Where the payment is made electronically the deadline for receipt of cleared payment is 22nd January 2018. In year interest will be charged if payment is made late. Penalties also apply.

The Apprenticeship Levy

The Apprenticeship Levy is charged on employers’ “paybills” at a rate of 0.5%. The levy is payable through Pay as You Earn (PAYE) and is payable alongside income tax and National Insurance. To keep the process as simple as possible “paybill” will be based on total employee earnings subject to Class 1 secondary NICs.

Each employer receives one annual allowance of £15,000 to offset against their levy payment. There is a connected persons rule, similar to the Employment Allowance connected persons rule, so employers who operate multiple payrolls are only be able to claim one allowance.

1.) If you’re an employer with a pay bill over £3 million each year, you must pay the apprenticeship levy from 6 April 2017. You can find out how to do this here.

You will report and pay your levy to HMRC through the PAYE process.

The levy will not affect the way you fund training for apprentices who started an apprenticeship programme before 1 May 2017. You’ll need to carry on funding training for these apprentices under the terms and conditions that were in place at the time the apprenticeship started.

Detail on how to setup and use your online account can be found here.

2.) If you do not have to pay the levy then you can still receive support to pay your apprentices.

From May 2017, you will pay 10% towards to the cost of apprenticeship training and government will pay the rest (90%), up to the funding band maximum.

If you do not pay the levy, you won’t be able to use the apprenticeship service to pay for apprenticeship training and assessment until at least 2018.

Instead, you’ll need to agree a payment schedule with the provider and pay them directly for the training. The provider must prove that you have paid your contributions as a condition of government paying its contribution.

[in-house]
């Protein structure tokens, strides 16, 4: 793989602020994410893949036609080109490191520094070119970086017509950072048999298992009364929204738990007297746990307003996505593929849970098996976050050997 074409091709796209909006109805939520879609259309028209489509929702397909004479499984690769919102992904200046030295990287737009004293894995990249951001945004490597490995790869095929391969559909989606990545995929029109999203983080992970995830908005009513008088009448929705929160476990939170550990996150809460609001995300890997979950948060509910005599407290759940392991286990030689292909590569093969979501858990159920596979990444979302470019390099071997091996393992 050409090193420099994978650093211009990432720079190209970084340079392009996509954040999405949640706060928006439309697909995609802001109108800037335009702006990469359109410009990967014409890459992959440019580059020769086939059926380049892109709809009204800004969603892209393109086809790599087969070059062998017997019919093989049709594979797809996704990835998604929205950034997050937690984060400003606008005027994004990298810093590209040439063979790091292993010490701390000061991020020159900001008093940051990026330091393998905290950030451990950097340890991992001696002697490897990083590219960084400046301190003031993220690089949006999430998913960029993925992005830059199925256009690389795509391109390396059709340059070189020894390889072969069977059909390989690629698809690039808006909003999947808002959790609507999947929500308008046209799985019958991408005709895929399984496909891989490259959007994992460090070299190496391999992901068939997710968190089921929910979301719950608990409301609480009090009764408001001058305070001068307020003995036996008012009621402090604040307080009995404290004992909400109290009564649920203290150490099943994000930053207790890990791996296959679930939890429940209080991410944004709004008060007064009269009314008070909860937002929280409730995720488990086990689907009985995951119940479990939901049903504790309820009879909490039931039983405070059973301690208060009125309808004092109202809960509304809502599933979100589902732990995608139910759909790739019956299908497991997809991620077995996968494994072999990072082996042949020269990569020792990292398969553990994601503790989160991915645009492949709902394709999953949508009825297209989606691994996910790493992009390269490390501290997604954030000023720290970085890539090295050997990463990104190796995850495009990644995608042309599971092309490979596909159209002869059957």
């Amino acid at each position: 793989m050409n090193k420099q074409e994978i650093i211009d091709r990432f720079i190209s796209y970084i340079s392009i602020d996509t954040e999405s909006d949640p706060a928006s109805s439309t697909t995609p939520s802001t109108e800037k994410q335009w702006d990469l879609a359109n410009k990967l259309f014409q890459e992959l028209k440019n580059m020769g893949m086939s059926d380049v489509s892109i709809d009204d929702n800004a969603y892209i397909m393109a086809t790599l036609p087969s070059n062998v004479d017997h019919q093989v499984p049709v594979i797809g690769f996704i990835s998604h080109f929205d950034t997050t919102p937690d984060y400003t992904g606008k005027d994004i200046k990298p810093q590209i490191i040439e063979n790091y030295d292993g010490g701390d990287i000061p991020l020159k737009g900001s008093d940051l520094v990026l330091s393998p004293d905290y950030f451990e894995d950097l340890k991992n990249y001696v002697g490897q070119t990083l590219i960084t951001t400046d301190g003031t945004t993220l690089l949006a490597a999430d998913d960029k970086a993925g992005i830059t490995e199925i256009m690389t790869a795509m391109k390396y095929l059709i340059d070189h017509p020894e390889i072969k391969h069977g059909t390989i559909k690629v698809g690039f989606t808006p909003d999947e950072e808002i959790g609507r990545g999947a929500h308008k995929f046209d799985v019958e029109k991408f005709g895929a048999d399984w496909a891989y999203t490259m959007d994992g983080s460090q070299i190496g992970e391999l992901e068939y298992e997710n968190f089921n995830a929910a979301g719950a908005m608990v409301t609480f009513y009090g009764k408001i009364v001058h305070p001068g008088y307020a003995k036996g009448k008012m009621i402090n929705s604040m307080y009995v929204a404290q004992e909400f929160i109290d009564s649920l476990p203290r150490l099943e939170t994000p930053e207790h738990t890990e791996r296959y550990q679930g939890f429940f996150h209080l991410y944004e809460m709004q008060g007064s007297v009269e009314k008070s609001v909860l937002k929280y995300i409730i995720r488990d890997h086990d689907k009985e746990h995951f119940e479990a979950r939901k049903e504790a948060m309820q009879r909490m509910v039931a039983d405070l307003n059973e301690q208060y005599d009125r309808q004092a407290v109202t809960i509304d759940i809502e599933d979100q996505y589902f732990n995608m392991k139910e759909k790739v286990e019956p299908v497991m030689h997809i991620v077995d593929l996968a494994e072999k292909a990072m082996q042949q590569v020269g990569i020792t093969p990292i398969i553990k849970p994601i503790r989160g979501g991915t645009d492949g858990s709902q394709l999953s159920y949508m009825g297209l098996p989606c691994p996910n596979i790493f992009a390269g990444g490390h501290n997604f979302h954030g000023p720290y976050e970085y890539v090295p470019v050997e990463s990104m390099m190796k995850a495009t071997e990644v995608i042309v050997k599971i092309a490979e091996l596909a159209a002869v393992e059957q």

There are 2 different types of apprenticeships to choose from:

  • apprenticeship standards– each standard covers a specific occupation and sets out the core skills, knowledge and behaviours an apprentice will need; they are developed by employer groups known as ‘trailblazers’
  • apprenticeship frameworks– a series of work-related vocational and professional qualifications, with workplace- and classroom-based training

To choose training:

If you would like to discuss any of this further then please contact us on 0116 2423400

Becky Edwards, Payroll Manager 

The Right to work in the UK

Do you know how to carry out a ‘right to work in the UK check?

The Immigration, Asylum and Nationality Act 2006 places a duty on employers to carry out checks to confirm someone’s right to work in the UK before employing them.

Punishments for employing an illegal worker are:

  • £20,000 for each illegal worker employed
  • Up to five years imprisonment for knowingly employing an illegal worker

Some employers may not know the specific checks and check-ups that must be used when employing a new worker:

The ‘Right to work Check’

Employers must carry out a ‘Right to work check’ on a worker before the employment begins to ensure that he or she is legally allowed to work in the UK and do the work in question. This check should be carried out on all employees to maintain accuracy and avoid any discrimination.

The ‘Right to work check’ means that an employer must check that a document, provided by the worker, is acceptable for showing the employee’s permission to work in the UK. There are three key steps to determine the check:

  1. Obtain the original version of one or more of the permitted documents
  2. Check the validity in the presence of the holder (worker)
  3. Take and retain a clear copy of the document in an un-editable format, e.g. PDF / JPEG, and record the date of the check.

These copies must be kept until 2 years after the employment ends.

List A and List B

HMRC provides two lists that show the documents required to prove a worker has the right to work in the UK. List A gives the documents that show the holder has an ongoing right to work in the UK. If an employer checks these correctly, they have an excuse against payment of a civil fine for the duration of that person’s employment.

Alternatively, List B gives documents that show the holder has the right to work in the UK for a limited time only. If an employer checks these correctly, they have an excuse against a civil penalty for a limited time. To retain a statutory excuse, another check must be carried out towards the end of this period.

HMRC’s employers guide to acceptable right to work documents explains list A and list B:

https://www.gov.uk/government/publications/acceptable-right-to-work-documents-an-employers-guide

HMRC also provide an online interactive tool on checking somebodies right to work in the UK. This should be used when carrying out the checking of documents, if extra clarification is needed:

If you have any questions on the above or would like any more information, please feel free to contact us on 0116 2423400.